Celestis Inc., a company of SSIoA, was founded in 1994 by Charles M. Chafer and R. Chan Tysor, partly to fulfill Slayton’s unrealized vision of launching memorial spaceflights (sadly, Slayton died of brain cancer in 1993). In April 1997, the company launched its first memorial spaceflight, the Founders Flight, over Spain’s Canary Islands utilizing Orbital Science’s Pegasus XL launcher. But true to its visionary past, Celestis had more in mind than just Earth orbital spaceflights; the company endeavored to fulfill suborbital flights (the Earth Rise Service) as a lower-cost option for those interested in flying loved ones (or themselves, when the time came) aboard memorial spaceflights. Enter Spaceport America, “the world’s first purpose-built commercial spaceport.”
Before Spaceport America was officially declared “open,” its first tenant, UP Aerospace, began establishing a launch facility. On the morning of April 28th, 2007, UP Aerospace’s SpaceLoft™ XL – a 20-foot-long solid rocket capable of reaching space within 60 seconds – launched from a desert paradise near Las Cruces, New Mexico, lofting the ashes of Star Trek®’s James Doohan (the original series’ “Mr. Scott”) and NASA astronaut Gordon Cooper into a suborbital trajectory. This fulfilled Celestis’ Legacy Flight.
UP Aerospace's SpaceLoft™ XL rocket. Photo Credit: NASA/UP Aerospace
Since then, Celestis launched seven more Earth Rise Service missions from UP Aerospace’s launch facilities, three of which took place before Spaceport America was officially opened on October 18th, 2011. Celestis’ New Mexico odyssey will continue in November with the Aurora Flight, the company’s ninth Earth Rise Service from Spaceport America. In addition, the flight capsules - delivered by parachute - are recovered at White Sands Missile Range.
Celestis Memorial Spaceflights’ Aurora Flight
The Aurora Flight is Celestis Memorial Spaceflights' next Earth Rise Service flight and is scheduled to launch on Wednesday, November 30th, 2022, from UP Aerospace’s launch facilities at Spaceport America. Celestis’ Aurora pre-launch services – including launch pad tours, a tour of Spaceport America’s facilities, a memorial service, and a talk by retired NASA astronaut Mike Mullane – will start on Monday, November 28th.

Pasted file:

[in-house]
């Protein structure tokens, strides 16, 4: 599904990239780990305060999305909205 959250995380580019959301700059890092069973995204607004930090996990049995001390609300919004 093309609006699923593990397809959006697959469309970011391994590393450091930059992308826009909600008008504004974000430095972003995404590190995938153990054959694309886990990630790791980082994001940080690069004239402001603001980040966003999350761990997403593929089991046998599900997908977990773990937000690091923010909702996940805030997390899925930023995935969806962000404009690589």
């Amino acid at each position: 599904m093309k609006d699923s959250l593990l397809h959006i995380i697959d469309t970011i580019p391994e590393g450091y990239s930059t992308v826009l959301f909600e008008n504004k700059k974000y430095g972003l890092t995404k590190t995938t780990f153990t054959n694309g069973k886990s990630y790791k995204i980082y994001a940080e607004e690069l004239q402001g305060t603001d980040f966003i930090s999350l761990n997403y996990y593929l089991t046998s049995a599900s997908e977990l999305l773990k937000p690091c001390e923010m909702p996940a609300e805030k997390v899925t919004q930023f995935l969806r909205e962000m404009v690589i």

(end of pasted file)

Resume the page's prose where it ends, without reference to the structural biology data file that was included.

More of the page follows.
Reservations for the Aurora Flight will close on September 15th, 2022. As the Earth Rise Service is our most affordable, intimate service with guests able to experience up-close tours of the facilities at Spaceport America, we expect slots to fill very soon. Don't hesitate to contact Celestis Memorial Spaceflights if you are interested in flying your loved one’s ashes or your DNA aboard the Aurora Flight.
To receive a catalog or speak with a Celestis representative, please call us toll-free (U.S. and Canada): 1-866-866-1186 (International: 1-281-971-4019). Also, feel free to utilize our “Contact Us” page. For more information about our memorial spaceflight services, please visit our website. For more information about Spaceport America in New Mexico, please visit its website.
When Star Trek's Nichelle Nichols died in late July at age 89, she was lauded as the trailblazer she was during her lifetime. However, her story is far from over. In early 2023, she will fly alongside the DNA of her son, Kyle Johnson, aboard Celestis’ Enterprise Flight. In addition, the Nichelle Nichols Foundation – announced today, on what would have been her 90th birthday – will continue to promote diversity in STEM fields.By Celestis